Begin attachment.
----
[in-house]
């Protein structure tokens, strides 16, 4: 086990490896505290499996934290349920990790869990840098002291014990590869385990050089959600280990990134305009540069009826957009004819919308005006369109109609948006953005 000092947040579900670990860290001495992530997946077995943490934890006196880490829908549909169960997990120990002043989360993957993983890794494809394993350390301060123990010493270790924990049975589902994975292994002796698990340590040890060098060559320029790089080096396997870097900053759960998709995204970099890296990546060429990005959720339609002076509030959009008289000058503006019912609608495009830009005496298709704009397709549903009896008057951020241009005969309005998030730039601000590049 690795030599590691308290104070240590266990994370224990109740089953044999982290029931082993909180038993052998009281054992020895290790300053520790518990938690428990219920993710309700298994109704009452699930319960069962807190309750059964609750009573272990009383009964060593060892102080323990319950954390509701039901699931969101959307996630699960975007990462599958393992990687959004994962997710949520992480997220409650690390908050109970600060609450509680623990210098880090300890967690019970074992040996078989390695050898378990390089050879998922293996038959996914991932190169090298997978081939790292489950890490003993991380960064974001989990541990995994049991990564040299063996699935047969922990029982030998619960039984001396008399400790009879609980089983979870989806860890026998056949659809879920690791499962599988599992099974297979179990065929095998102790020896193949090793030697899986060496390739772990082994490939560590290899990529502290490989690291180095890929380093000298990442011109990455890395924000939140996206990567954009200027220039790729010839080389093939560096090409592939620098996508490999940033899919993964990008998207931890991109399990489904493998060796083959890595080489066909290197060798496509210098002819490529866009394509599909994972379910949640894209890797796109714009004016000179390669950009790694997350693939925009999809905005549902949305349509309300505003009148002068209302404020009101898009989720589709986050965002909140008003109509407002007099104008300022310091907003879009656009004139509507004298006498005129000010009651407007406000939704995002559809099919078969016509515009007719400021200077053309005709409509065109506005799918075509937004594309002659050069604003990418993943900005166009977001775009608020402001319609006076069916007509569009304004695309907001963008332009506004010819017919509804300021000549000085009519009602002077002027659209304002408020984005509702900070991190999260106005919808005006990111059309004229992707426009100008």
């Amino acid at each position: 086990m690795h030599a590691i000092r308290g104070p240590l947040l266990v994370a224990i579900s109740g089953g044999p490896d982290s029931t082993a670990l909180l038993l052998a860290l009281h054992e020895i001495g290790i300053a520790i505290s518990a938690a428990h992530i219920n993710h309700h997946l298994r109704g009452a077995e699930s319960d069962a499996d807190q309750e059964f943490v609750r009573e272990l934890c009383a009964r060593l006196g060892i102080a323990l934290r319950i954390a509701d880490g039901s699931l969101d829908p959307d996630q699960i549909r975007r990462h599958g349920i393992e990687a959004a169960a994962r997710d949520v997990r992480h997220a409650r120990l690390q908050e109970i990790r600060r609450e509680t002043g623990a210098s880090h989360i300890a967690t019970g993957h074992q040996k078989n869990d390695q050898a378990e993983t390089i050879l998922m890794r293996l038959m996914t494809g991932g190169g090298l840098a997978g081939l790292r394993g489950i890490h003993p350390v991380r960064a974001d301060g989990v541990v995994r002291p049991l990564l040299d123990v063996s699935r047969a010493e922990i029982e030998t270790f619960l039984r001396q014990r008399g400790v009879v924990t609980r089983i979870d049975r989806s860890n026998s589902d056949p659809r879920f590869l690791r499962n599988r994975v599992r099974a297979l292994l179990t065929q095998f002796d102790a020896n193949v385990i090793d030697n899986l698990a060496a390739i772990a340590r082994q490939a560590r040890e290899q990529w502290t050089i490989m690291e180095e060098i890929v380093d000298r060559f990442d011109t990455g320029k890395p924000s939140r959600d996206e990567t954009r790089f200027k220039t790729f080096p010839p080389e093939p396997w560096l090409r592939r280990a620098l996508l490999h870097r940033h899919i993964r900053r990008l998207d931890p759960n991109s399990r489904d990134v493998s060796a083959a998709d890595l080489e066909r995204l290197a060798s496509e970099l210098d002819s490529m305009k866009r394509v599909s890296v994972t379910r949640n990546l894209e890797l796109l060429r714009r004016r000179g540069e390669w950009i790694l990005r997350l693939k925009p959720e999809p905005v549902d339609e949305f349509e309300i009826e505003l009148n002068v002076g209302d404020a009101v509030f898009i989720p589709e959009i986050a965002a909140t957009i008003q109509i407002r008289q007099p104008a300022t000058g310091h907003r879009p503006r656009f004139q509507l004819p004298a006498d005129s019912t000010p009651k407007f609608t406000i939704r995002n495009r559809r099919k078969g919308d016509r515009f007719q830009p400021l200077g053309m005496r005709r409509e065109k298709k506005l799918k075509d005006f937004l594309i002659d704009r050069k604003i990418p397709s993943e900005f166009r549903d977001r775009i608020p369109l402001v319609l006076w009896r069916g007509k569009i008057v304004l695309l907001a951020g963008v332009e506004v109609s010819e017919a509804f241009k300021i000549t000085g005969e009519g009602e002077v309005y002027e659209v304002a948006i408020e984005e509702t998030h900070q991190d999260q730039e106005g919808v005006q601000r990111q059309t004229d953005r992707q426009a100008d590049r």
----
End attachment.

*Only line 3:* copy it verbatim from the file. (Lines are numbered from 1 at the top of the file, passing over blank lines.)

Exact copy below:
């Amino acid at each position: 086990m690795h030599a590691i000092r308290g104070p240590l947040l266990v994370a224990i579900s109740g089953g044999p490896d982290s029931t082993a670990l909180l038993l052998a860290l009281h054992e020895i001495g290790i300053a520790i505290s518990a938690a428990h992530i219920n993710h309700h997946l298994r109704g009452a077995e699930s319960d069962a499996d807190q309750e059964f943490v609750r009573e272990l934890c009383a009964r060593l006196g060892i102080a323990l934290r319950i954390a509701d880490g039901s699931l969101d829908p959307d996630q699960i549909r975007r990462h599958g349920i393992e990687a959004a169960a994962r997710d949520v997990r992480h997220a409650r120990l690390q908050e109970i990790r600060r609450e509680t002043g623990a210098s880090h989360i300890a967690t019970g993957h074992q040996k078989n869990d390695q050898a378990e993983t390089i050879l998922m890794r293996l038959m996914t494809g991932g190169g090298l840098a997978g081939l790292r394993g489950i890490h003993p350390v991380r960064a974001d301060g989990v541990v995994r002291p049991l990564l040299d123990v063996s699935r047969a010493e922990i029982e030998t270790f619960l039984r001396q014990r008399g400790v009879v924990t609980r089983i979870d049975r989806s860890n026998s589902d056949p659809r879920f590869l690791r499962n599988r994975v599992r099974a297979l292994l179990t065929q095998f002796d102790a020896n193949v385990i090793d030697n899986l698990a060496a390739i772990a340590r082994q490939a560590r040890e290899q990529w502290t050089i490989m690291e180095e060098i890929v380093d000298r060559f990442d011109t990455g320029k890395p924000s939140r959600d996206e990567t954009r790089f200027k220039t790729f080096p010839p080389e093939p396997w560096l090409r592939r280990a620098l996508l490999h870097r940033h899919i993964r900053r990008l998207d931890p759960n991109s399990r489904d990134v493998s060796a083959a998709d890595l080489e066909r995204l290197a060798s496509e970099l210098d002819s490529m305009k866009r394509v599909s890296v994972t379910r949640n990546l894209e890797l796109l060429r714009r004016r000179g540069e390669w950009i790694l990005r997350l693939k925009p959720e999809p905005v549902d339609e949305f349509e309300i009826e505003l009148n002068v002076g209302d404020a009101v509030f898009i989720p589709e959009i986050a965002a909140t957009i008003q109509i407002r008289q007099p104008a300022t000058g310091h907003r879009p503006r656009f004139q509507l004819p004298a006498d005129s019912t000010p009651k407007f609608t406000i939704r995002n495009r559809r099919k078969g919308d016509r515009f007719q830009p400021l200077g053309m005496r005709r409509e065109k298709k506005l799918k075509d005006f937004l594309i002659d704009r050069k604003i990418p397709s993943e900005f166009r549903d977001r775009i608020p369109l402001v319609l006076w009896r069916g007509k569009i008057v304004l695309l907001a951020g963008v332009e506004v109609s010819e017919a509804f241009k300021i000549t000085g005969e009519g009602e002077v309005y002027e659209v304002a948006i408020e984005e509702t998030h900070q991190d999260q730039e106005g919808v005006q601000r990111q059309t004229d953005r992707q426009a100008d590049r």